So, if more environmental scientists are willing to spout off or sneak policy opinions into their research -- what of it?
First, a lot of people will become not just skeptical, but unreasonably so. People are always looking for ways to avoid challenging information -- Al Gore's movie is called "An Inconvenient Truth," after all. By being able to suspect the motives of the messenger, listeners can discard the whole unpleasant message.
Second, not only will individual scientists lose credibility, but the whole scientific endeavor will become just another story, a narrative concocted for dramatic effect or self-serving motives. Science will become just another advocacy group -- in a lab coat.
Third, a collapse in credibility means that science will play an even less constructive role in public-policy debates. And when "stealth advocacy" enters the debate dressed up as science, it will become a proxy for clearly expressed values so that the values themselves are never discussed. As Wilhere puts it, "Inadvertent policy advocacy undermines the rational political discourse necessary for the evolution of society's values."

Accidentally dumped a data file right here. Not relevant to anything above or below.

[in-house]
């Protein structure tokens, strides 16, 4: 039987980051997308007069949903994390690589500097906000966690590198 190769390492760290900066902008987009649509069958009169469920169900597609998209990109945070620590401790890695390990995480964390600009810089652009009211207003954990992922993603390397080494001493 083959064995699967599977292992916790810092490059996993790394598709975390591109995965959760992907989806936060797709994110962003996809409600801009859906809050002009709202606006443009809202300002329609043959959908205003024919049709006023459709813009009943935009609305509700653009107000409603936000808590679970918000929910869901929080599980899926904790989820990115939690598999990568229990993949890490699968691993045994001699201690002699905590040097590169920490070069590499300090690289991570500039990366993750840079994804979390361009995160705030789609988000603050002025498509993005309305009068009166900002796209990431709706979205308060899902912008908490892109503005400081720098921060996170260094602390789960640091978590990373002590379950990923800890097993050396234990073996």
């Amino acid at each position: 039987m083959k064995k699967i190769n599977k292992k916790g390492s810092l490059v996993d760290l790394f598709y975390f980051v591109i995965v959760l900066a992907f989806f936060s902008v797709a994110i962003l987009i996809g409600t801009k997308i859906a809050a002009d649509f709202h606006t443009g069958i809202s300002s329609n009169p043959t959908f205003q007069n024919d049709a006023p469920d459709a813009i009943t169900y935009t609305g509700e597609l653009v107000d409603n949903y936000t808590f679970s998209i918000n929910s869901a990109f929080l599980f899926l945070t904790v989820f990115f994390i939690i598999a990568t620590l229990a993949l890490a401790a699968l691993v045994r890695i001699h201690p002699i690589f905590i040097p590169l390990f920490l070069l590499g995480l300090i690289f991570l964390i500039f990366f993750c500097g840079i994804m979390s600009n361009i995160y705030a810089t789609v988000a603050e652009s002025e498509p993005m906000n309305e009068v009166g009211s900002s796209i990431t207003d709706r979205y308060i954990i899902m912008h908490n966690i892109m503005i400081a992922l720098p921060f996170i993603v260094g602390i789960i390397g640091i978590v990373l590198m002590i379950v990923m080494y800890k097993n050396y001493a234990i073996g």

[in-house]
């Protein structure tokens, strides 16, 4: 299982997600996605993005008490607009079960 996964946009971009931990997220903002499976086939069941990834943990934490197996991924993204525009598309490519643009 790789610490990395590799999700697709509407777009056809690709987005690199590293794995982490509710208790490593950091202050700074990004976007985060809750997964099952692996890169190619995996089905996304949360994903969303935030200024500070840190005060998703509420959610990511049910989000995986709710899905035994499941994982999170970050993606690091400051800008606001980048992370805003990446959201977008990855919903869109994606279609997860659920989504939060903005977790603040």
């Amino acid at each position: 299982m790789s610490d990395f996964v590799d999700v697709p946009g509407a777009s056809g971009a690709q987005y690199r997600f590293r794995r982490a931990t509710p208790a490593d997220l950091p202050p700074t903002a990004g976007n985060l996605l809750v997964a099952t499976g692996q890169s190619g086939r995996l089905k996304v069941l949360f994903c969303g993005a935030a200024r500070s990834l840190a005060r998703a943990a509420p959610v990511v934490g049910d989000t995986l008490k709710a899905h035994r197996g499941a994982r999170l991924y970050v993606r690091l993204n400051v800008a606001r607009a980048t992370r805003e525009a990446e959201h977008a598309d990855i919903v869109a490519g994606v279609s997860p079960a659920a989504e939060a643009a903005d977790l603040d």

Finally, while scientists have plenty to contribute to public debate as "honest brokers" of scientific knowledge, they are not particularly good at staking out policy. This is why we elect politicians and hire regulators.Read the whole essay, it is very well reasoned. Hat tip: Judy Curry.
During my global warming talks (where I attempt to explain the science in a clear manner), I pose a hypothetical: Suppose I am right that the predictions of catastrophic global warming are way overdone? If so, atmospheric science will become a laughingstock.
Then, what is there is a genuine threat that we can clearly anticipate? We will not have the credibility we need to give policyholders the information they need to make good decisions. That is why the overwrought warnings of catastrophic global warming are so potentially damaging to atmospheric science.